In view of section 1323 of the Penal Code, it must be conceded that it is not proper for the district attorney to comment on the failure of the defendant to testify upon any subject connected with the trial, although he may have been a witness and may have testified on other subjects. ( People v. Mead, 145 Cal. 500, 506, [ 78 P. 1047].) The section referred to provides that the neglect or refusal of a defendant "to be a witness cannot in any manner prejudice him nor be used against him on the trial or proceeding." This court has held that it is a violation of the provisions of the section for a trial court to permit a district attorney to argue that the failure of a defendant to become a witness is a circumstance tending to prove guilt. ( People v. Tyler, 36 Cal. 522; People v. Brown, 53 Cal. 66.) In each of these cases an objection to the argument was made, but the judge declined to interfere, and in fact indicated approval of the argument. In the case at bar the judge, as we have seen, at once stated his disapproval of any argument of this character, and substantially told the district attorney that he had no right to comment on defendant's omission to testify on any particular subject, and there was no further transgression on the part of that officer. Therefore, we have here no approval or sanction by the trial court, but in fact expressed disapproval and an instruction to refrain from that line of argument. Then, too, we have nothing here but a mere statement on the part of the district attorney that Garcia's testimony was undenied, that defendant said nothing about the matters testified to by Garcia, which was a fact concerning which the jurors already had full knowledge. While it was wrong for the district attorney to comment at all on the failure of defendant to testify upon this subject, it would be most unreasonable to assume in the light of the attitude of the trial judge in the matter and the nature of the remarks, that the jury could have been influenced to the prejudice of the defendant by the statement complained of. (See People v. Sansome, 98 Cal. 235, [33 P. 202].) Certainly we cannot hold that this statement "has resulted in a miscarriage of justice." (Sec. 4 1/2, art. VI, Const.)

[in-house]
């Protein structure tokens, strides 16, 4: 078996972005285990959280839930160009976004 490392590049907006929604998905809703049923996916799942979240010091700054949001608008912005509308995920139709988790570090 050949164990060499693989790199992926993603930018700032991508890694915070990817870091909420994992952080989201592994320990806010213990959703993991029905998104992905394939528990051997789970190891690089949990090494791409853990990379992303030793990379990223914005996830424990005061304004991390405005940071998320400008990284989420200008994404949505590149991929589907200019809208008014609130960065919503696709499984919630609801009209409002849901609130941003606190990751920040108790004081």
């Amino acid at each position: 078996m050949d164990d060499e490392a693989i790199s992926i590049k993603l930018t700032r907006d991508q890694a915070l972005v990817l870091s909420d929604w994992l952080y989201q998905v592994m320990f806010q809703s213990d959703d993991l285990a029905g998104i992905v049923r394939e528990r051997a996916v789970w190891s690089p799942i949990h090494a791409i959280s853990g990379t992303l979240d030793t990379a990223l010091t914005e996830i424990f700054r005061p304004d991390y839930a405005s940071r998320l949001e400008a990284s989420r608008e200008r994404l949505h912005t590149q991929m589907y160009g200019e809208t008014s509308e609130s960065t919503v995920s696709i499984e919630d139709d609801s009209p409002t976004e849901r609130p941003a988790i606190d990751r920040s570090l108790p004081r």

6. On the motion for a new trial an affidavit made by one of the counsel for defendant was read and filed, reciting certain statements made to said counsel after the trial by one of the jurors. On this affidavit alone is based the claim of misconduct of the jury, and that the verdict has been decided by means other than a fair expression of opinion on the part of all the jurors. The trial court refused to consider the affidavit on two grounds, viz., that a juror cannot be allowed to impeach his own verdict, and that the affidavit here set forth matters purely of a hearsay nature, not being made by the juror but by another who simply stated what the juror told him. It is definitely settled in this state both that the affidavit of a juror cannot be received to impeach the verdict except where it is the result of a resort to the determination of chance ( People v. Soap, 127 Cal. 408, [ 59 P. 771]; People v. Azoff, 105 Cal. 632, [39 P. 59]), and that the same policy that prohibits a juror from impeaching his verdict by his affidavit prevents such impeachment by statements made by the juror to others. ( People v. Azoff, 105 Cal. 632, 139 P. 59]; People v. Dobbins, 138 Cal. 694, 699, [ 72 P. 339].) No resort to chance was shown by the affidavit here presented. The affidavit showed that from the commencement of their deliberations the jurors were unanimous in the conclusion that the defendant was guilty of murder of the first degree, and that the only difference of opinion was on the question of penalty, eleven jurors voting for the death penalty and one juror voting for life imprisonment. This juror finally concluded that if on the subsequent ballot all the other jurors adhered to their former vote for death, he would yield and change his vote from life imprisonment to death. The ballot showing that the other jurors did so adhere to their former expression of view, he did yield and agree to a verdict carrying the death penalty. By its ruling, the trial court practically refused to receive the affidavit in evidence, and its ruling in this regard was fully justified by the law. And it may be added that even if the facts were legally shown to be as detailed by the juror to defendant's counsel, there would be no ground therein for vacating the verdict.

No other point is made for reversal. We have fully examined the record, and find nothing therein warranting a reversal.

The judgment and order denying a new trial are affirmed.

Shaw, J., Sloss, J., Melvin, J., and Lawlor, J., concurred.

Summaries of

People v. Kromphold

Supreme Court of California
May 1, 1916
172 Cal. 512 (Cal. 1916)
Case details for

People v. Kromphold

Case Details

Full title:THE PEOPLE, Respondent, v. KOSTA KROMPHOLD, also Known as JOHN W…

Court:Supreme Court of California

Date published: May 1, 1916


172 Cal. 512 (Cal. 1916)
157 P. 599

Citing Cases

People v. Yeager

Code provides: "A criminal action may be removed from the court in which it is pending on application of the…

People v. Rambaud

As was said in many of the cases, the important thing to be considered is whether the objectionable juror was…